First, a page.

And for those passionate beer lovers out there, we ask that you take the time to familiarize yourself with who is brewing the beer you are drinking. Is it a product of a small and independent brewer? Or is it from a crafty large brewer, seeking to capitalize on the mounting success of small and independent craft brewers? [source]

Brewers Association reports 2012 mid-year growth for U.S. craft brewers

August 07, 2012 By: mike Category: Breweries, Craft beer

Here’s the latest release from the Brewers Association, which is reporting 2012 mid-year growth for U.S. craft brewers:

Dollar growth up 14% in first six months of 2012; Total brewery count hits 125-year high

Boulder, CO • August 6, 2012—The Brewers Association (BA), the trade association representing the majority of U.S. brewing companies, has released strong mid-year numbers for America’s small and independent craft brewers. Dollar sales were up 14 percent in the first half of 2012, while volume of craft brewed beer sold jumped 12 percent during that same time period.

Barrels sold by craft brewers for the first six months of 2012 are an estimated 6.0 million barrels. Despite a number of challenges, including decreased overall beer sales, the mid-year numbers show signs of continued growth for craft breweries. The industry currently provides an estimated 104,000 full-time and part-time jobs, contributing significantly to the U.S. economy.

“Generally, most craft brewers are continuing to see strong growth in production, sales, brewing capacity and employment, which is to be celebrated during challenged times for many of today’s small businesses,” said Paul Gatza, director, Brewers Association. “Plus it’s a fact that beer drinkers are responding to the quality and diversity created by small American brewing companies. India pale ales, seasonal beers, Belgian-inspired ales and a range of specialty beers are just a few of the beer styles that are growing rapidly.”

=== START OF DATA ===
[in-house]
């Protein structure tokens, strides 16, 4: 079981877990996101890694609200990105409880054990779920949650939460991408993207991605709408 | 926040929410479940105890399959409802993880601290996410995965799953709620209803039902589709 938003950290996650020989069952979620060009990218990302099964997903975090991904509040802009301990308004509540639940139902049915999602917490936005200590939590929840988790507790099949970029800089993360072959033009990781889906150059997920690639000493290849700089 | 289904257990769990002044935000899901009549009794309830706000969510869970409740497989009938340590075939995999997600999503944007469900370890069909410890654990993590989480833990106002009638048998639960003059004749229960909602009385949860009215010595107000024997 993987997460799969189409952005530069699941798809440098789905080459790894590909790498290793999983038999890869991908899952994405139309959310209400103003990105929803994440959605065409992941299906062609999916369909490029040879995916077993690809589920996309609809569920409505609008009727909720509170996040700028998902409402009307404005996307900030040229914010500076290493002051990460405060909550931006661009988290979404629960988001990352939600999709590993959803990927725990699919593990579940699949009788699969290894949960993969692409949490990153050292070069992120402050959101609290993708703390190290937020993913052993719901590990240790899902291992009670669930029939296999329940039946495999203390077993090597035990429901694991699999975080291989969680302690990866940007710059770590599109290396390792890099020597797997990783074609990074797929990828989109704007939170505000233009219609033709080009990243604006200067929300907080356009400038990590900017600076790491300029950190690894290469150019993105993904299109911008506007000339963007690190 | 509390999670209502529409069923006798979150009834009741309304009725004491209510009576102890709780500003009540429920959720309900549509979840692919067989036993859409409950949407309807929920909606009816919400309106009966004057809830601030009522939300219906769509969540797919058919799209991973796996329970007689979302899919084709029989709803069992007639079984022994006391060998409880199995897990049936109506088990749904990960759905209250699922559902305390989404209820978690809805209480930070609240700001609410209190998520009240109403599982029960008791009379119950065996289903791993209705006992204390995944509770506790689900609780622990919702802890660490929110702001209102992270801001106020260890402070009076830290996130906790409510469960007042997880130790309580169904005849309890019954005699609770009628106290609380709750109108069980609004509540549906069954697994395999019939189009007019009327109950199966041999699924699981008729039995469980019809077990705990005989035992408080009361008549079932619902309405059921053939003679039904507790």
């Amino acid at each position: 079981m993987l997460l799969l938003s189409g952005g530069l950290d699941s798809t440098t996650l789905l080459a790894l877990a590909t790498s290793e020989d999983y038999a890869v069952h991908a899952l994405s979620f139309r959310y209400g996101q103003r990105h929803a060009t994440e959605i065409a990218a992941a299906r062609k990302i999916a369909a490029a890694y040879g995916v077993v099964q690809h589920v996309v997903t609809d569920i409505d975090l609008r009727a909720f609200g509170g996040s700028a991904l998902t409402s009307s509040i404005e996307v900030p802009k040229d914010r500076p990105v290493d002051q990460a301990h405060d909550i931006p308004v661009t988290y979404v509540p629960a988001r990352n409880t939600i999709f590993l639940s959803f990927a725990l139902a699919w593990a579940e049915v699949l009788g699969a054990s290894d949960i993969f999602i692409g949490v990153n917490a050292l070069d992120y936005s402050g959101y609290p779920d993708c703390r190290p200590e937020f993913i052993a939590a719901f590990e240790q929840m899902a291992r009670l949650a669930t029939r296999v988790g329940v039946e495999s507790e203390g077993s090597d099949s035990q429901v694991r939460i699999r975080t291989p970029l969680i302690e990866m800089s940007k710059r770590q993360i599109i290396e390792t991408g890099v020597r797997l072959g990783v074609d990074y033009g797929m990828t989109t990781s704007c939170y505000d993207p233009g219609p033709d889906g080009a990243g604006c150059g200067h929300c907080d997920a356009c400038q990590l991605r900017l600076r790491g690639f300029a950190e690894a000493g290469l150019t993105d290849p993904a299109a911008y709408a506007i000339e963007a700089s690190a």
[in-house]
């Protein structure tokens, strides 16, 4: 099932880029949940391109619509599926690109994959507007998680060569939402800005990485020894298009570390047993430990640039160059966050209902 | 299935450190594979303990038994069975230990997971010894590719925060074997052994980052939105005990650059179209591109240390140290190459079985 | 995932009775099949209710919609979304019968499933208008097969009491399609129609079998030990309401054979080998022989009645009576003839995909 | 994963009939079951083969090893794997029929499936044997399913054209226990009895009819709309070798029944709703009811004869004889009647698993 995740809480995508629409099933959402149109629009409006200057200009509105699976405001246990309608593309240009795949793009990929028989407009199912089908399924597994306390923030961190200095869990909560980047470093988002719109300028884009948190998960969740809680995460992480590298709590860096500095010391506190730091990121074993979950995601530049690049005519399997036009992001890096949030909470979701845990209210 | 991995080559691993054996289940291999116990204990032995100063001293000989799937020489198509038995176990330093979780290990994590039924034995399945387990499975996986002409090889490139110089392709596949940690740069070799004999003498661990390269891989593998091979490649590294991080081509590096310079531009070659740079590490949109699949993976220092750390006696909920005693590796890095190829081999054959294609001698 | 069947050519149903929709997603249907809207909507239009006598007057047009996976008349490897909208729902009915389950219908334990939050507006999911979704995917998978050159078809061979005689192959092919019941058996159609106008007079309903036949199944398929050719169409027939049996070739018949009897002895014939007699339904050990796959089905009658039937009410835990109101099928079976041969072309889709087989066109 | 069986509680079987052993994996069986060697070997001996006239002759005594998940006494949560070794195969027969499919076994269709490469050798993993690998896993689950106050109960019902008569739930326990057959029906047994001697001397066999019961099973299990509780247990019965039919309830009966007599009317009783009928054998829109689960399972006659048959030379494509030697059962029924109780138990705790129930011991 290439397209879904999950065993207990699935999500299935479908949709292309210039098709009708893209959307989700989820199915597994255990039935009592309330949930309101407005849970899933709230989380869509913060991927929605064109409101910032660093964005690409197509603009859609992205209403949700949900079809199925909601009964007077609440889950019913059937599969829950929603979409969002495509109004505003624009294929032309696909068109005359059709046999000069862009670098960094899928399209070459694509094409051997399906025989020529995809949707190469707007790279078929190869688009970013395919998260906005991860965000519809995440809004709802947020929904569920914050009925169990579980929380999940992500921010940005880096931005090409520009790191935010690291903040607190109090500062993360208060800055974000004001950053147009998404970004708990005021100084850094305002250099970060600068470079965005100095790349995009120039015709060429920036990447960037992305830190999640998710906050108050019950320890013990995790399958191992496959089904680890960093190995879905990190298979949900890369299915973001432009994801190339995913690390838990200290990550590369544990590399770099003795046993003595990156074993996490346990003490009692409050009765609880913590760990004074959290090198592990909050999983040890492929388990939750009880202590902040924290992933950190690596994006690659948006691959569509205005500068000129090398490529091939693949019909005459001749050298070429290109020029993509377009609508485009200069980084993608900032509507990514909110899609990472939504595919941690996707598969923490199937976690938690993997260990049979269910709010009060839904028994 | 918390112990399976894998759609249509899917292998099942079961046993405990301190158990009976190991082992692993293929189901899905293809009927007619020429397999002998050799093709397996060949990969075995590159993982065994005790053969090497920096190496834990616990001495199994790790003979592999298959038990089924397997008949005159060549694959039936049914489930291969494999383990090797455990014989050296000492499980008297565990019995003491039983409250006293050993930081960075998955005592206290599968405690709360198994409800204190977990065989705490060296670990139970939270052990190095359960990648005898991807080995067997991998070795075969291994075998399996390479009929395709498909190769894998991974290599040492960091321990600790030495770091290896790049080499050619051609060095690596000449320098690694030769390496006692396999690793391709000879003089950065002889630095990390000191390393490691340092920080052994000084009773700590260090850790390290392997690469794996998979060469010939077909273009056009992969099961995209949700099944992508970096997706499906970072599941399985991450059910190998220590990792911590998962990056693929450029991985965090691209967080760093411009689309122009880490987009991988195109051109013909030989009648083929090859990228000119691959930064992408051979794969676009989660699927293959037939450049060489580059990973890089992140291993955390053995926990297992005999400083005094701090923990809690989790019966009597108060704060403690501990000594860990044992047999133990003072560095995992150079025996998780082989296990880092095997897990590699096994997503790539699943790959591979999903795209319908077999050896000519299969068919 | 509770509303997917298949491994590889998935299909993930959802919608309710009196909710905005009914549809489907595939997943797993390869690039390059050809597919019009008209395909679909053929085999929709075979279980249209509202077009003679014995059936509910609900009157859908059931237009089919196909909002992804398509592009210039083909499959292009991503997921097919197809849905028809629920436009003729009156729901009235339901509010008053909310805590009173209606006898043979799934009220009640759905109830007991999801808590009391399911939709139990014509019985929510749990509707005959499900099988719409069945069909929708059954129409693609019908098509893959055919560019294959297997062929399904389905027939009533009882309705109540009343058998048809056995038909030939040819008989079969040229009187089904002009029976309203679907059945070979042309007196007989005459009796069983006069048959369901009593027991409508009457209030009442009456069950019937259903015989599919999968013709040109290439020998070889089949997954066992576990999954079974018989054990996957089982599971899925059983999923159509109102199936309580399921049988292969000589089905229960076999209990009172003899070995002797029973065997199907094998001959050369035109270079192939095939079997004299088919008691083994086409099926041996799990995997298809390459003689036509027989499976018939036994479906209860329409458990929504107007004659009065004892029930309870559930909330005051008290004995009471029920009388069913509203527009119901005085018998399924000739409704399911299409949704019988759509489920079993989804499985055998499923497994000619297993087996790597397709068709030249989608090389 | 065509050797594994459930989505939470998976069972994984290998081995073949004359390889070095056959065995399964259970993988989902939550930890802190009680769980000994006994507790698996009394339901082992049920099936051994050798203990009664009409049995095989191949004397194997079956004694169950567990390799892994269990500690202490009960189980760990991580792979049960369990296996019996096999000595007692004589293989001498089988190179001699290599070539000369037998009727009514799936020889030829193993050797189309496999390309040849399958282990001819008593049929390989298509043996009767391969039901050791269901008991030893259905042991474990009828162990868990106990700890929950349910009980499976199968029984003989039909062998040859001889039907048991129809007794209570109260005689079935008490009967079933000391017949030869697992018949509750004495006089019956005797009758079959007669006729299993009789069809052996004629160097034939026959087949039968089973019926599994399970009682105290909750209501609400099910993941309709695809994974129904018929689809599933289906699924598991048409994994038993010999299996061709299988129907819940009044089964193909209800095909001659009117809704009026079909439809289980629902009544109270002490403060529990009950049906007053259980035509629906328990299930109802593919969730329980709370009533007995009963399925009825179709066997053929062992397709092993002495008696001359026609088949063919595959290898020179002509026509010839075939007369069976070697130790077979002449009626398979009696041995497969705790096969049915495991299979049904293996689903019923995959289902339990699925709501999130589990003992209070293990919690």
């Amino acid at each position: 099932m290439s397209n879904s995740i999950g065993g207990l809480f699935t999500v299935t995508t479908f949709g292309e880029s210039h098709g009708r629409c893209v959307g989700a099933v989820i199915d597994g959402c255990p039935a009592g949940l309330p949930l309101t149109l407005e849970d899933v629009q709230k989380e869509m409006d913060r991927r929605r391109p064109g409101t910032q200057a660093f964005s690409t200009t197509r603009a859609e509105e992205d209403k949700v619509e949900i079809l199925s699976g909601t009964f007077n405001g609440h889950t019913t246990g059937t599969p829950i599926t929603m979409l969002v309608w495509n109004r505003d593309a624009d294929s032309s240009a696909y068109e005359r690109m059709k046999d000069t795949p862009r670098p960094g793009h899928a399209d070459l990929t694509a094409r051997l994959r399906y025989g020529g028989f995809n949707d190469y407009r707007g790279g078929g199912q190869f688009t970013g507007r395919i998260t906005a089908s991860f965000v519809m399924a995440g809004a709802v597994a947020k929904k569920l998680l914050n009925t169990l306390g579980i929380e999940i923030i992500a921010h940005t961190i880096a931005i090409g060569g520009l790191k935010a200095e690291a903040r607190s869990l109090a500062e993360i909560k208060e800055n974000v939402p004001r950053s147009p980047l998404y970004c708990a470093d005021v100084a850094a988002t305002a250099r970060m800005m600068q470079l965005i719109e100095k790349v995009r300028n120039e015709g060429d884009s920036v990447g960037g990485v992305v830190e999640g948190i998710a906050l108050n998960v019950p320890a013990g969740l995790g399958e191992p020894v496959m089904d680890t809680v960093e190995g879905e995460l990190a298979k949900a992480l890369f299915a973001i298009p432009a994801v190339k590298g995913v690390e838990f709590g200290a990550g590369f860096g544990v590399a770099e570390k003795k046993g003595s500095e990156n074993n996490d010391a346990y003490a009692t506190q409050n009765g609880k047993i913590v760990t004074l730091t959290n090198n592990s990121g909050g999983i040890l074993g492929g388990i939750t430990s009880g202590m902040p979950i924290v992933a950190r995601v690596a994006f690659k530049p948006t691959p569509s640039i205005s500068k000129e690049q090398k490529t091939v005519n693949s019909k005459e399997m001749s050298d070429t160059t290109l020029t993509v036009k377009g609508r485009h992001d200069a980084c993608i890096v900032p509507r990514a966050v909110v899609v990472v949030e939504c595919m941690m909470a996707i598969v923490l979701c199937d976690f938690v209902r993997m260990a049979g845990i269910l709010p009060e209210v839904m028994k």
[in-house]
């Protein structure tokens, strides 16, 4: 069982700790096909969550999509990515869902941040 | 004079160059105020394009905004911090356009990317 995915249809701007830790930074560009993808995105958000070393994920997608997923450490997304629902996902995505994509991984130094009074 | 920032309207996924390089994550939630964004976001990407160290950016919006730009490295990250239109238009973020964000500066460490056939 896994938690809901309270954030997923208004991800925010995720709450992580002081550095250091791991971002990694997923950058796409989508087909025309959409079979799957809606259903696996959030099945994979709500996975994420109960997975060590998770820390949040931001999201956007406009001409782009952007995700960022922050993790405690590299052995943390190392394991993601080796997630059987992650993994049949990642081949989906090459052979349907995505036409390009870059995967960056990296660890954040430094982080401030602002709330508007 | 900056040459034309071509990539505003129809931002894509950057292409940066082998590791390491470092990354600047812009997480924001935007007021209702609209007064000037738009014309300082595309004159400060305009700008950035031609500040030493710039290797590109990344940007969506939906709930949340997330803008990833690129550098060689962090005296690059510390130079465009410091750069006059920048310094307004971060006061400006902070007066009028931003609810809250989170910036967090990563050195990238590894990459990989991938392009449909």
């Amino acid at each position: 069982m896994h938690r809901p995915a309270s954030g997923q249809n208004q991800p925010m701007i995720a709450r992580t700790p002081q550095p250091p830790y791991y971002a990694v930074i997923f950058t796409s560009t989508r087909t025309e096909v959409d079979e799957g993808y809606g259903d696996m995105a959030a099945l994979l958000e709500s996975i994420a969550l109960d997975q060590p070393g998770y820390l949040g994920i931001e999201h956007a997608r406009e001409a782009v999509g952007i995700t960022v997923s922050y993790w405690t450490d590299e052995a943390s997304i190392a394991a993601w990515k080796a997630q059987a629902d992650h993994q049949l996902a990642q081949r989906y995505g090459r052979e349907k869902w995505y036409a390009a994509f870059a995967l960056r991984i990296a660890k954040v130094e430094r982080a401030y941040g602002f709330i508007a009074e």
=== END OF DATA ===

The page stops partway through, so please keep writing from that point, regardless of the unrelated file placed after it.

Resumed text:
125-Year Brewery Count

The U.S. now boasts 2,126 breweries—an increase of 350 additional breweries since June 2011. The BA also tracks breweries in planning as an indicator of potential new entrants into the craft category, and lists 1,252 breweries in planning today compared to 725 a year ago. Additionally, the count of craft brewers was at 2,075 as of June 30, 2012 showing that 97 percent of U.S. brewers are craft brewers.

“Beer-passionate Americans are opening breweries at a rate faster than at any time since the day Prohibition ended for the beverage of moderation,” Gatza added. “There is nearly a new brewery opening for every day of the year, benefiting beer lovers and communities in every area across the country.”

Boscos wins gold for Hefeweizen at 2012 World Beer Cup

May 08, 2012 By: mike Category: Competition, Craft beer, Memphis

World Beer Cup 2012Boscos won its first medal at the World Beer Cup this weekend, capturing the gold for the Boscos Hefeweizen.

Boscos won in “Category 52: German-Style Pale Wheat Ale,” which had 22 entries. It was only the second time Boscos had entered the World Beer Cup, according to Boscos founding partner Chuck Skypeck.

And it was the second big win in the past year for the Boscos Hefeweizen, which also took gold at the 2011 Great American Beer Festival.

Boscos has brewpubs in Memphis, Nashville and Franklin in Tennessee, as well as Little Rock, Ark. The Hefeweizen was brewed at the Little Rock brewery, though all the Boscos breweries entered the beer collectively.

The 2012 World Beer Cup, the ninth bi-annual such competition, boasted the strongest field of entrants on record, with 799 breweries from 54 countries and 45 U.S. states entering 3,921 beers in 95 beer style categories. A 17.7 percent increase over 2010,  entries were eligible for gold, silver and bronze awards in their respective categories. Judges presented a total of 284 awards.

“It’s called ‘The Olympics of Beer Competition’ for good reason,” said Charlie Papazian, president of the Brewers Association, the U.S.-based trade association that has put on the competition every two years since 1996.

“The event brings together great brewers from all corners of the globe. Plus, the awards are highly regarded. A brewer who wins a World Beer Cup gold award knows that their winning beer represents the best of that beer style in the world. Congratulations to all the winners of the 2012 World Beer Cup. The Brewers Association and the proud sponsors of our event thank all participating brewers for their involvement.”

Go here for a complete list of winners.